Canadian funds are better placed in organizations which already do good in the world. There is a panoply of nongovernmental and intergovernmental organizations which work to improve the standard of living across the globe. Canadian humanitarian aid does not require the Canadian Armed Forces. If the Government of Canada wanted to help people who experience food insecurity, it could increase funding to the Food and Agriculture Organization of the United Nations (FAO), if it was looking to have a hand in ensuring that every child has access to basic preventative healthcare they could offer grants for Doctors without Borders, or if the Canadian government is feeling particularly uninspired they could simply pledge more money as ‘non-earmarked’ funds (money that the United Nations can allocate as is required). Funding does not have to be massive, after all the annual budget of the FAO in 2021 was 500 million USD, which amounts to about half of a Harry DeWolf Class Patrol Vessel, of which the Royal Canadian Navy and Coast Guard are buying 8. This is to say that helping make a difference globally does not necessarily mean spending on the Canadian Armed Forces. Adjacently, going above and beyond in humanitarian aid does not necessarily mean spending big either, spending on international institutions comes at a fraction of the cost of increasing the defence budget, and will have a greater impact on the world.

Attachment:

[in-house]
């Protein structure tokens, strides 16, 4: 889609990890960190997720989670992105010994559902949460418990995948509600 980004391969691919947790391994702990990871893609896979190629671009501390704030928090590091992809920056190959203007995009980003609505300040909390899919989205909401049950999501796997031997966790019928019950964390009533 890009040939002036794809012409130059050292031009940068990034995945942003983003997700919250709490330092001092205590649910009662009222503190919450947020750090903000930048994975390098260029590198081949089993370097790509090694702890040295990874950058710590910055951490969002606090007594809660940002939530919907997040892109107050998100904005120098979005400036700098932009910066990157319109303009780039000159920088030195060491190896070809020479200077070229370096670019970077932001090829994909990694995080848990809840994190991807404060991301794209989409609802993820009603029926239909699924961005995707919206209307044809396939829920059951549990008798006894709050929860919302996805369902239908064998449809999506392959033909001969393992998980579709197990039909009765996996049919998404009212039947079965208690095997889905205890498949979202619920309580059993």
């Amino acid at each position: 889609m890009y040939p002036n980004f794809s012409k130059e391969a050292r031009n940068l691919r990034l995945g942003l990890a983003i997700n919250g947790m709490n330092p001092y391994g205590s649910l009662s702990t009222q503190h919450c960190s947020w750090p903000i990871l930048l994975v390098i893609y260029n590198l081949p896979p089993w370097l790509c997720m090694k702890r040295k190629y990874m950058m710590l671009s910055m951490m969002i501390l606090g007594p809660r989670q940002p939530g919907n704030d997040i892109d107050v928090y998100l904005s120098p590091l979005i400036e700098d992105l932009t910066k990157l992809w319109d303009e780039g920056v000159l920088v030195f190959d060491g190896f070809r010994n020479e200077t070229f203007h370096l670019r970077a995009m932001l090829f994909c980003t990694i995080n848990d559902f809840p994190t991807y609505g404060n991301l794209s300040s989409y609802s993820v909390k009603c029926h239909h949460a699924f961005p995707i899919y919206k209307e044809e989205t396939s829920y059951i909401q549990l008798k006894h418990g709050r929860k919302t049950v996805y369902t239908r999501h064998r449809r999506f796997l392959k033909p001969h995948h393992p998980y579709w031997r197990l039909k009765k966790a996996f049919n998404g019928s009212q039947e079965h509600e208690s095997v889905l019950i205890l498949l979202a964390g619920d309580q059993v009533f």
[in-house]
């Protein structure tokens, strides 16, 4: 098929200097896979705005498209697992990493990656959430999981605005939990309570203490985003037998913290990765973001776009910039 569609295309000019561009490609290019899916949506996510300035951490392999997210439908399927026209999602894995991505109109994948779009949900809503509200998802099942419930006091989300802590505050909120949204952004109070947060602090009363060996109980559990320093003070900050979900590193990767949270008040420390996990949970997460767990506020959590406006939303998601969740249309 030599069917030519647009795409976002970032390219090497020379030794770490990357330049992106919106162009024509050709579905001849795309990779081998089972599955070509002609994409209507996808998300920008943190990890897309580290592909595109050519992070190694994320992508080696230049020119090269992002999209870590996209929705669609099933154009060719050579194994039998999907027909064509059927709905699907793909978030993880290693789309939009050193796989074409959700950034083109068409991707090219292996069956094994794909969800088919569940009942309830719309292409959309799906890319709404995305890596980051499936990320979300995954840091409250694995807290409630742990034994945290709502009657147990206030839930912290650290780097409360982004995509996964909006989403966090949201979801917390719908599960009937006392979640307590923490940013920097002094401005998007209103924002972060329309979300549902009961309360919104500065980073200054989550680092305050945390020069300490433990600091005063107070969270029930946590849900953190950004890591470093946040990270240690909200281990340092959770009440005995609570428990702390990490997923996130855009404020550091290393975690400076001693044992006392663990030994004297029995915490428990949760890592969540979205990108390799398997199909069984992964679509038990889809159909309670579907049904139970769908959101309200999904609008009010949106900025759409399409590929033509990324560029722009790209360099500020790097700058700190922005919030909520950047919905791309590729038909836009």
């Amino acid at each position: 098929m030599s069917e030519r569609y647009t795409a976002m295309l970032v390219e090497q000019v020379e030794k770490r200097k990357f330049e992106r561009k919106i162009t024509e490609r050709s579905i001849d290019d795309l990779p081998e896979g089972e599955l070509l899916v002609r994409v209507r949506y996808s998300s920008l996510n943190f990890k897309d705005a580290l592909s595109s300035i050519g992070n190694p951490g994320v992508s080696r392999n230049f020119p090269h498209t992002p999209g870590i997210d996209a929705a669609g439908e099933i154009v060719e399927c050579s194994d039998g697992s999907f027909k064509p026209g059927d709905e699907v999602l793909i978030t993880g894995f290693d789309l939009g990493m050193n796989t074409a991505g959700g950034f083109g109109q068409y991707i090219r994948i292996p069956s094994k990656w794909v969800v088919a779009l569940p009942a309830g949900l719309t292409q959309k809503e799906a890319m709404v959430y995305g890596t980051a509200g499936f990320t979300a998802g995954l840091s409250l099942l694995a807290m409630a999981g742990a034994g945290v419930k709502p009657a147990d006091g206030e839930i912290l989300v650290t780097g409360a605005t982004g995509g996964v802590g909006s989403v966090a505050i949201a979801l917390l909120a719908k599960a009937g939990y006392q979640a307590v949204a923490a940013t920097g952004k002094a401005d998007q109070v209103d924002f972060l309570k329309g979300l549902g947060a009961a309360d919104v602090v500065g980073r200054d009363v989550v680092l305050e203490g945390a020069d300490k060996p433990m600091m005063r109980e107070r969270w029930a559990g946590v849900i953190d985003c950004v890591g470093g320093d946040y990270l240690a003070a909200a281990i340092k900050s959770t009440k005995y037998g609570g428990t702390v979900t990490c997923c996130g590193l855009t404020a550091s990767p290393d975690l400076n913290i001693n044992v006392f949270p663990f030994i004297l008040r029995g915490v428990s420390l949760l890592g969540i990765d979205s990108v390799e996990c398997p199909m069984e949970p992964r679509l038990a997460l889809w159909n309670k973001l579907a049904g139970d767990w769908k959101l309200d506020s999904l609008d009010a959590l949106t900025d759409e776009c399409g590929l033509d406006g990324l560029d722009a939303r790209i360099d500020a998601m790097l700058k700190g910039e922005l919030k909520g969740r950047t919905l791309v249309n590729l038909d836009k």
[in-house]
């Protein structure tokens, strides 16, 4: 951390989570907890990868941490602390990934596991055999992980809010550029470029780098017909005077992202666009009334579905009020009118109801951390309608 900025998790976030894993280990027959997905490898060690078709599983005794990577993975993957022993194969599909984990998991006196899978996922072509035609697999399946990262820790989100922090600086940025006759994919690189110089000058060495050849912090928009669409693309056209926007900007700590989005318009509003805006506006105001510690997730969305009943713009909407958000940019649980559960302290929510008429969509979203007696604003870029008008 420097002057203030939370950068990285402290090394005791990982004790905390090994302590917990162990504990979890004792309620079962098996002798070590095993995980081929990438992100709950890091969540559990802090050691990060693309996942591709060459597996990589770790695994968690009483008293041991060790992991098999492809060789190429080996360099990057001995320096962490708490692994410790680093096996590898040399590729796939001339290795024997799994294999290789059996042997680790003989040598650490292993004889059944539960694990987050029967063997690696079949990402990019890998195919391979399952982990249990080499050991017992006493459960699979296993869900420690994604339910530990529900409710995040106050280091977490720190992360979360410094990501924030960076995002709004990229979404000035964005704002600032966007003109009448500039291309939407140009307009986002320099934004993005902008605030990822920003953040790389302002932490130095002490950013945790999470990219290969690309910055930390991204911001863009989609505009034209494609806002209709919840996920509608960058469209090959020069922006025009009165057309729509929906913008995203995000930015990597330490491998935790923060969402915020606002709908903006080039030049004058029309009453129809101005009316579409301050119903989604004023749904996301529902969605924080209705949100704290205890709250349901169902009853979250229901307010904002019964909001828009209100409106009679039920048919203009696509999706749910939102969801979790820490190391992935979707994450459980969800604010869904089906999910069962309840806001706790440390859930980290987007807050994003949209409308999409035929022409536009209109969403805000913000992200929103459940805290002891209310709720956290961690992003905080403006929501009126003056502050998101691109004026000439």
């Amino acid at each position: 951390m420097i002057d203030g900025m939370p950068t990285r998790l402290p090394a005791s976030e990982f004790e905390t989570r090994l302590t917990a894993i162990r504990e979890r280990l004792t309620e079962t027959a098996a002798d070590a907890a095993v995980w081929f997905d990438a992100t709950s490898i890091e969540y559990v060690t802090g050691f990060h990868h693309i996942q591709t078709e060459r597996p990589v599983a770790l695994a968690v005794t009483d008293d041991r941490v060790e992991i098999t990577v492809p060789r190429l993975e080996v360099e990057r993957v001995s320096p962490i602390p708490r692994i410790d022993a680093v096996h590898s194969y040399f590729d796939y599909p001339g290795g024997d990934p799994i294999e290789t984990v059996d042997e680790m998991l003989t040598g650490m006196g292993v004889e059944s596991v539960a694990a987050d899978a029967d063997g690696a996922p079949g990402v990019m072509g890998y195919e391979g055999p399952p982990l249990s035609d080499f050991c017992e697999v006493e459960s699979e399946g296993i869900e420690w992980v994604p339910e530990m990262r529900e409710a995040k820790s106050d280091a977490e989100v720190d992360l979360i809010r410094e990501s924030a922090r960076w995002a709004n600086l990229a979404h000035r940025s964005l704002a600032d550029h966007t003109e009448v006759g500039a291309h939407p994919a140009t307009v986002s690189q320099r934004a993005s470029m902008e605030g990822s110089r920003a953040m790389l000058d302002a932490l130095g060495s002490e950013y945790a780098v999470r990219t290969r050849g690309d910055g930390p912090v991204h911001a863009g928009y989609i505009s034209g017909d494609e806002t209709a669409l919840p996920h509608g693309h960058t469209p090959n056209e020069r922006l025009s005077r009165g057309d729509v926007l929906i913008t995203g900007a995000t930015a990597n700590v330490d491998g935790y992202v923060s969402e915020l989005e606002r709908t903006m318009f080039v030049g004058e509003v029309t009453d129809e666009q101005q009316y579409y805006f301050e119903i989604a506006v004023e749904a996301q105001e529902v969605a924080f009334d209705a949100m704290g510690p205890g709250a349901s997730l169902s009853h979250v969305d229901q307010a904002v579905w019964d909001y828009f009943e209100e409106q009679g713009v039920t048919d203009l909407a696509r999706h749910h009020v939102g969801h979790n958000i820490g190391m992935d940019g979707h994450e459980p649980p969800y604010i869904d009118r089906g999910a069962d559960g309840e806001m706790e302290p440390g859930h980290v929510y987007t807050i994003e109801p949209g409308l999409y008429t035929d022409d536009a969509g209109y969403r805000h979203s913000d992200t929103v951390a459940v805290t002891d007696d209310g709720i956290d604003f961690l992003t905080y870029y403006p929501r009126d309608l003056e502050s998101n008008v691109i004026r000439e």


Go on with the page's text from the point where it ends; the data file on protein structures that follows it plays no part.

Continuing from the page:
Taken together, an increase in the defence budget means an investment exclusively in military capability. However, if the goal of the spending is to create a positive impact abroad, there are a variety of intergovernmental and non-governmental organizations that create an asymmetric impact for the funding they receive and would benefit from increased funding from the Government of Canada. It is a sobering thought that the entirety of the United Nations, with its vast ocean of agencies, establishing and maintaining international law in a myriad of regimes, with 193 member states, operated on a budget of just 65 billion USD in 2021, while in 2022 the Canadian healthcare budget alone was around 5 times as much, at 331 billion CAD


There are some weaknesses in the argumentation, mainly that these arguments argue from a bird’s eye view, tend to be hyperopic and as a result ignore certain aspects entirely. For example, there are certain capabilities that are shared between the Canadian Armed Forces and the civilian branches of the Canadian government, most notably search and rescue. These capabilities are of paramount importance but are not factored into this argument for brevity’s sake.

This article is a part of our Opinions section and does not necessarily reflect the views of the Gauntlet editorial board.